Calabro became a Motoring Advisor six months earlier, and she
successfully functioned in that capacity without a dealer plate
under her name.
In any event, these considerations go to the persuasiveness of
defendant's contention that its termination decision was not
affected in any significant respect by the knowledge that
plaintiff was pregnant. That is an issue appropriately left to
the trier of fact, since defendant's motivation is plainly in
Defendant also shows, through affidavits by two of its female
employees and the testimony of Ms. Abrams, that three of its
female employees received maternity leave and were then restored
to their original or equivalent positions unless they voluntarily
decided not to return to work. (See Affidavit of Rosaura
Sanchez, sworn to October 14, 2004, at ¶¶ 5-8; Affidavit of
Corinne Gonzalez, sworn to October 15, 2004, at ¶¶ 3-6; Abrams Dep. at p. 60 li. 20 to p.
62 li. 19). This proffer also goes to the weight of defendant's
neutral explanation for its termination decision, but it does not
preclude a trier of fact from concluding that plaintiff's firing
was influenced by her pregnancy. As the Second Circuit has noted,
since "Title VII's principal focus is on protecting individuals,
rather than a protected class as a whole, an employer may not
escape liability for discriminating against a given employee on
the basis of [a protected personal characteristic] simply because
it can prove it treated other members of the employee's group
favorably." Graham, 230 F.3d at 43.
Furthermore, none of the retained pregnant employees was a
salesperson, as was Calabro. Rosaura Sanchez was a
"receptionist," (Sanchez Aff. at ¶ 4), Corrine Gonzalez was an
administrative assistant (Gonzalez Aff. at ¶ 3), and Cristin
Flemming was a service advisor. (Abrams Dep. at p. 60 li. 25).
This distinction is particularly pertinent. Abrams testified that
"management wouldn't feel that [Calabro] could do her job to the
fullest capacity" if they found out about her pregnancy,
"[b]ecause she's a salesperson and she had to work long hours. If
she was an office person or a service person who worked 9 to 5,
that's different." (Abrams Dep. at p. 65 li. 3-14; p. 80 li.
6-9). Thus, although defendant's retention of other pregnant
employees may bolster its contention that it relied on a non-discriminatory reason for terminating
plaintiff, it does not preclude a finding that WBMW was
discriminatorily motivated in its treatment of Calabro.
The question before the Court is not whether unlawful
discrimination was the sole reason why WBMW terminated plaintiff.
Rather, the issue is whether, on the record evidence, a rational
trier of fact could find that despite any legitimate grounds it
may have had for the termination, unlawful discrimination played
a motivating role in its decision. As the Second Circuit has
To defeat summary judgment within the McDonnell
Douglas framework, . . ., the plaintiff is not
required to show that the employer's proffered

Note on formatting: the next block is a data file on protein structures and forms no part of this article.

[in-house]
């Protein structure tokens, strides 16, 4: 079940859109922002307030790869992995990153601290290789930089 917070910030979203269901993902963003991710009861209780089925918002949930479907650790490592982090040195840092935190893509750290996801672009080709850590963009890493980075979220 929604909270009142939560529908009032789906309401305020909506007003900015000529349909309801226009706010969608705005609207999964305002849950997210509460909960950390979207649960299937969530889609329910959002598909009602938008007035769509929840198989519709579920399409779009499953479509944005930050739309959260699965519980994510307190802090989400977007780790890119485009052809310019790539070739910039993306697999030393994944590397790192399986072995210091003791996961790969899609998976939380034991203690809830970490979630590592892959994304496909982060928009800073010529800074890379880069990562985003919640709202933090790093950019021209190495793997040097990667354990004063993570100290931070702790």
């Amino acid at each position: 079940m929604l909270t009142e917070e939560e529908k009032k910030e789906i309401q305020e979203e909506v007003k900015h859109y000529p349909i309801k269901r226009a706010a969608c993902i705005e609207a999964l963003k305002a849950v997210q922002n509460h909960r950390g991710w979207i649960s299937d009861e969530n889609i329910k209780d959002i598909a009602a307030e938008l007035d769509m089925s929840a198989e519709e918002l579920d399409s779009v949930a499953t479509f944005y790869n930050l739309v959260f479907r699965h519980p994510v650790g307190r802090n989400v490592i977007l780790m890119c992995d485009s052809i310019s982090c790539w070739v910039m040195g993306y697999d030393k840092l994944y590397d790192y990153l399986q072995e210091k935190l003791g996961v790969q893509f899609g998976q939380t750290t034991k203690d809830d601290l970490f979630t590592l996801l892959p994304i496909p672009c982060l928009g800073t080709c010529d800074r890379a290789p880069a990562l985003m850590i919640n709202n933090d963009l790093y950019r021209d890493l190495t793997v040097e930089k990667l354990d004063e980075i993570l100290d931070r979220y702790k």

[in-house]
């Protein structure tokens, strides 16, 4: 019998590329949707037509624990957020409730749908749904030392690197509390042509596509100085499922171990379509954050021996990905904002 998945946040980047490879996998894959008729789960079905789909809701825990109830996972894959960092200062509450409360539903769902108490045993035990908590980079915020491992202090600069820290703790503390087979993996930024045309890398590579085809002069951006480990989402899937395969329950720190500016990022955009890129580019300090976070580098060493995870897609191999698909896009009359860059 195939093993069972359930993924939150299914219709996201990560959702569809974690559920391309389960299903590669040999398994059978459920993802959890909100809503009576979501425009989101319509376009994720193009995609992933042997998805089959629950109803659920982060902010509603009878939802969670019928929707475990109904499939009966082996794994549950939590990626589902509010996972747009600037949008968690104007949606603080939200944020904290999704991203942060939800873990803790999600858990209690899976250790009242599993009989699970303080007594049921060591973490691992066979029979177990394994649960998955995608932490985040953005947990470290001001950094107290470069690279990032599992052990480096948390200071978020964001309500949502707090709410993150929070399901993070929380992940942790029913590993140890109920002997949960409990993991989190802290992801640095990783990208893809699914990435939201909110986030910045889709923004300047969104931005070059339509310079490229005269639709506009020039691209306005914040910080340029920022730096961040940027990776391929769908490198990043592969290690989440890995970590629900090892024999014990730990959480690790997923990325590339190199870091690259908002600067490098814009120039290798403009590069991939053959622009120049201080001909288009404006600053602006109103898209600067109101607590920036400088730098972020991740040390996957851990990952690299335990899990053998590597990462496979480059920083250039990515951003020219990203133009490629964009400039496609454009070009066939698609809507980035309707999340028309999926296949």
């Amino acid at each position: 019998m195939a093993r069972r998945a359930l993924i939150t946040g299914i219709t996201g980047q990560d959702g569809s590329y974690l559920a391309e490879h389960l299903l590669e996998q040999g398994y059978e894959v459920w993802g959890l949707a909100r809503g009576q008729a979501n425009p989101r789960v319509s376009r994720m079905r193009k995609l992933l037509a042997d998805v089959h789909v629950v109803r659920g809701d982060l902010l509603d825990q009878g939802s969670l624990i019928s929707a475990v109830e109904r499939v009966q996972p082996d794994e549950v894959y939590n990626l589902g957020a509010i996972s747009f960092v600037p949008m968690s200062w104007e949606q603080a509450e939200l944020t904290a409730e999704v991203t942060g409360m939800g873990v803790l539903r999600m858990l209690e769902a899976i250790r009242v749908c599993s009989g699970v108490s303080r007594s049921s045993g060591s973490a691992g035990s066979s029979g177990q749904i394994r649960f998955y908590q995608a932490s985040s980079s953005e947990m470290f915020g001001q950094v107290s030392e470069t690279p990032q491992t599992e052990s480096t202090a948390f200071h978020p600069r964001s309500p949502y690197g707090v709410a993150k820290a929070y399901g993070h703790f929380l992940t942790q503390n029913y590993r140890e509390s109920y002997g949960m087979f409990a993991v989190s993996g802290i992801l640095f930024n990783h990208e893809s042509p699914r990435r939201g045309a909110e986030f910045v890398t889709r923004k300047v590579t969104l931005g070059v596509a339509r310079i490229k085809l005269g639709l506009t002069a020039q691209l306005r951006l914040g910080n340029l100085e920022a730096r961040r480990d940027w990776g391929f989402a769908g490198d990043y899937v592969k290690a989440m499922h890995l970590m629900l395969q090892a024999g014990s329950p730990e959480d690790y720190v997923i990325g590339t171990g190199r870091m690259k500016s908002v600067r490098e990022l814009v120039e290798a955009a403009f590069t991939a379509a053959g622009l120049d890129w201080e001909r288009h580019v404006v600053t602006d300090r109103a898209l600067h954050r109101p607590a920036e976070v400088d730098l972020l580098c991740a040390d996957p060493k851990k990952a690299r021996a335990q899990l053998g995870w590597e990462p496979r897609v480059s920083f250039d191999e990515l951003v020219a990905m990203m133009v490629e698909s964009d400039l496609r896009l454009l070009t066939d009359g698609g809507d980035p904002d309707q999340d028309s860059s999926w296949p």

reasons were false or played no role in the
employment decision, but only that they were not the
only reasons and that the prohibited factor was at
least one of the motivating factors.
Holtz, 258 F.3d at 78 (internal quotations and citations
omitted); see also Sutera v. Schering Corp., 73 F.3d 13, 17
(2d Cir. 1995).
In sum, we find that Calabro has met her burden at this final
step in the McDonnell Douglas to raise triable issues of
material fact. The determination as to whether Calabro's
pregnancy factored into defendant' decision to terminate her is
properly left to a trier of fact, who can determine what weight
to accord the competing evidence in the record. See Gallo,
22 F.3d at 1224 ("A trial court must be cautious about granting summary judgment to an employer
when . . . its intent is at issue.") (citations omitted).
III. The State Human Rights Law Claim
The New York State Human Rights Law ("NYSHRL"), N.Y. Exec. L. §
290 et seq., provides protections to employees that are
comparable in scope to those afforded under Title VII.
Substantively, the same standards apply in assessing Title VII
and NYSHRL claims. See Torres v. Pisano, 116 F.3d 625, 629 n.
1 (2d Cir. 1997) ("We have repeatedly noted that claims brought
under New York State's Human Rights Law are analytically
identical to claims brought under Title VII"); Forrest v. Jewish
Guild for the Blind, 3 N.Y.3d 295, 305, 786 N.Y.S.2d 382, 391
(2004) ("The standards for recovery under the New York State
Human Rights Law . . . are the same as the federal standards
under title VII of the Civil Rights Act of 1964.).
Therefore, just as material issues of fact remain with respect
to plaintiff's Title VII claim, so too material issues remain
with respect to her Human Rights Law claim. Accordingly,
defendant's motion for summary judgment on plaintiff's claim of
pregnancy discrimination under the Human Rights Law is denied. CONCLUSION
For the reasons stated, we deny defendant's motion for summary